Update – 21 January 2022
The consultation closed on 8 November 2021. The Minister for Oceans and Fisheries has decided to approve the Ōpihi Extension Mātaitai Reserve, Canterbury.
The reserve becomes effective on Friday, 11 February 2022.
Te Rūnanga o Arowhenua applied to extend the Ōpihi Mātaitai Reserve in the southwest corner of the Ōpihi Lagoon near Temuka, Canterbury. Fisheries New Zealand invited submissions from persons having a fishing interest in the stock or stocks in the proposed extension area. People with a fishing interest are those who take fish, aquatic life, or seaweed or own quota, and whose ability to take such fish, aquatic life, or seaweed or whose ownership interest in quota may be affected.
A mātaitai reserve is an identified traditional fishing ground and is established for the purpose of customary food gathering. Mātaitai reserves are limited to fisheries waters and do not include any land area.
Earlier consultation held with the local community
Te Rūnanga o Arowhenua and Fisheries New Zealand had previously consulted with the local community on the application. That consultation did not result in any changes being made to the application.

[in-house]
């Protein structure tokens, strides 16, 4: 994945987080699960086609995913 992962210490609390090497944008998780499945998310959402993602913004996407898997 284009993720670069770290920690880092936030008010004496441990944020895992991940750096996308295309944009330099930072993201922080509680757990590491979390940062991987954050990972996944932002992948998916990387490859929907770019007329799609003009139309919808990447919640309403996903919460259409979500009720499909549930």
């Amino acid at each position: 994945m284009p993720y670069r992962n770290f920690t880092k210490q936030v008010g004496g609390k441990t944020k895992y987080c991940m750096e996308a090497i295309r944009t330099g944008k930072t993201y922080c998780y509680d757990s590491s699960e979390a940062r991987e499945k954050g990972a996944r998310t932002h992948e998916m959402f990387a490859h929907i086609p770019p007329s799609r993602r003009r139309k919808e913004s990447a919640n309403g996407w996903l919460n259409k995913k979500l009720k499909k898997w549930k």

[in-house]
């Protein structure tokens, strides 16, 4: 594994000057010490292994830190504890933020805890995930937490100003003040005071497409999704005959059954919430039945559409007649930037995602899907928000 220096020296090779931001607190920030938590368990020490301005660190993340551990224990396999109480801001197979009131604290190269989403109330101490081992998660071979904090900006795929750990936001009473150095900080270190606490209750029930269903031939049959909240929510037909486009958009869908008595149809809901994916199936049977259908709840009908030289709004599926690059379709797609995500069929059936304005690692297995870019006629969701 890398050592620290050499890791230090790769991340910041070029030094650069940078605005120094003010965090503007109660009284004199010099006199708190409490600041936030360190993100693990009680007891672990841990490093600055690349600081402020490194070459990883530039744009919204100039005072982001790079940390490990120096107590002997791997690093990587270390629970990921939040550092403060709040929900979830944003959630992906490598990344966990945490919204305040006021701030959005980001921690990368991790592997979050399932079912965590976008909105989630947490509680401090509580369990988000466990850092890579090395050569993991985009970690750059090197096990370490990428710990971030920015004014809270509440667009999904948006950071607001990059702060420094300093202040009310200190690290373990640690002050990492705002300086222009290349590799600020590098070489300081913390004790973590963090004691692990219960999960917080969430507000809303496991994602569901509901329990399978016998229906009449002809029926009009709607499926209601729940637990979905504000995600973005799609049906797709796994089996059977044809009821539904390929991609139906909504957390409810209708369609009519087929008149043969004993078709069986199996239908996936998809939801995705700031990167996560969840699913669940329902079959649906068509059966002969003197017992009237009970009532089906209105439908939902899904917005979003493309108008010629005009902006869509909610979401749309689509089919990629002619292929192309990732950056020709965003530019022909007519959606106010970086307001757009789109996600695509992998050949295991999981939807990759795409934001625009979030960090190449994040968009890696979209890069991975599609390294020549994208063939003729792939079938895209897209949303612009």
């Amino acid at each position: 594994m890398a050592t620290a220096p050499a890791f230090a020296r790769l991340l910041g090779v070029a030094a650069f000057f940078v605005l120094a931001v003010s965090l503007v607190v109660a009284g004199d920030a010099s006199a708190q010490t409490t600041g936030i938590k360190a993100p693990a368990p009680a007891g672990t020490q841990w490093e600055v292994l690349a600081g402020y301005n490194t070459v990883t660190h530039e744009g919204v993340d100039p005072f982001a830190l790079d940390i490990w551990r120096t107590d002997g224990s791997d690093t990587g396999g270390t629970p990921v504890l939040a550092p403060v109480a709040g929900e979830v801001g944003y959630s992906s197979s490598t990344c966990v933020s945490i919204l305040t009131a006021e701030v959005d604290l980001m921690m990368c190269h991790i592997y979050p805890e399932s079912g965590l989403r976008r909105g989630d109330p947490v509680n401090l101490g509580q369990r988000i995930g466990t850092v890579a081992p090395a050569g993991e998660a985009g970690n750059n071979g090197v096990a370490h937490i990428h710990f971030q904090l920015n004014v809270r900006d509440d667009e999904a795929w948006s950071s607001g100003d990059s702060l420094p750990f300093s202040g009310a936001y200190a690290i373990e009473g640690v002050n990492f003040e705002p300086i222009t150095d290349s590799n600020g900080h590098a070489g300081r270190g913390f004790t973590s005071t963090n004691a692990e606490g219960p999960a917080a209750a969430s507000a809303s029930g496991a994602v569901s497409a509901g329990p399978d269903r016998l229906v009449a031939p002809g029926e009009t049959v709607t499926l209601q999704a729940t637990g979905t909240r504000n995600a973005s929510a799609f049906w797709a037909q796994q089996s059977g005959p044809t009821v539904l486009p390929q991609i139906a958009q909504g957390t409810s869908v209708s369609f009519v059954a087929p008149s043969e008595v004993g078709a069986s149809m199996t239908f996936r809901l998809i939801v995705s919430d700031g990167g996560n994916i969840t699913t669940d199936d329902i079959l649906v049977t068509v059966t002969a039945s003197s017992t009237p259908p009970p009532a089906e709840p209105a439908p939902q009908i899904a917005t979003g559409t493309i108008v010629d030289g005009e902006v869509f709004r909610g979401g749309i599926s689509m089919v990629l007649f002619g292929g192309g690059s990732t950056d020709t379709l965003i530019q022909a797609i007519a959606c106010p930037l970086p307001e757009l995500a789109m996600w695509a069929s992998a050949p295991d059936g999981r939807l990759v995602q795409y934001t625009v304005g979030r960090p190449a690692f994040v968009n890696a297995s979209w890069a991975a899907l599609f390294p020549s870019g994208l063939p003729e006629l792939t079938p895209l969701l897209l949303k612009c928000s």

What was proposed?
The application sought approval to extend the current Ōpihi Mātaitai Reserve to include the streams, creeks, and bodies of water that adjoin the southwest corner of the Ōpihi Lagoon area, as defined in the Fisheries (Notification of Opihi Mātaitai Reserve and Tangata Tiaki/Kaitaki) Notice 2014.
Ōpihi Mātaitai Reserve extension application [PDF, 1012 KB]
Proposed extension of Ōpihi Mātaitai Reserve map [PDF, 3.1 MB]
Submissions are public information
Note that any submission you make becomes public information. People can ask for copies of submissions under the Official Information Act 1982 (OIA). The OIA says we have to make submissions available unless we have a good reason for withholding it. That is explained in sections 6 and 9 of the OIA.
Tell us if you think there are grounds to withhold specific information in your submission. Reasons might include that it's commercially sensitive or it's personal information. However, any decision Fisheries New Zealand makes to withhold information can be reviewed by the Ombudsman, who may tell us to release it.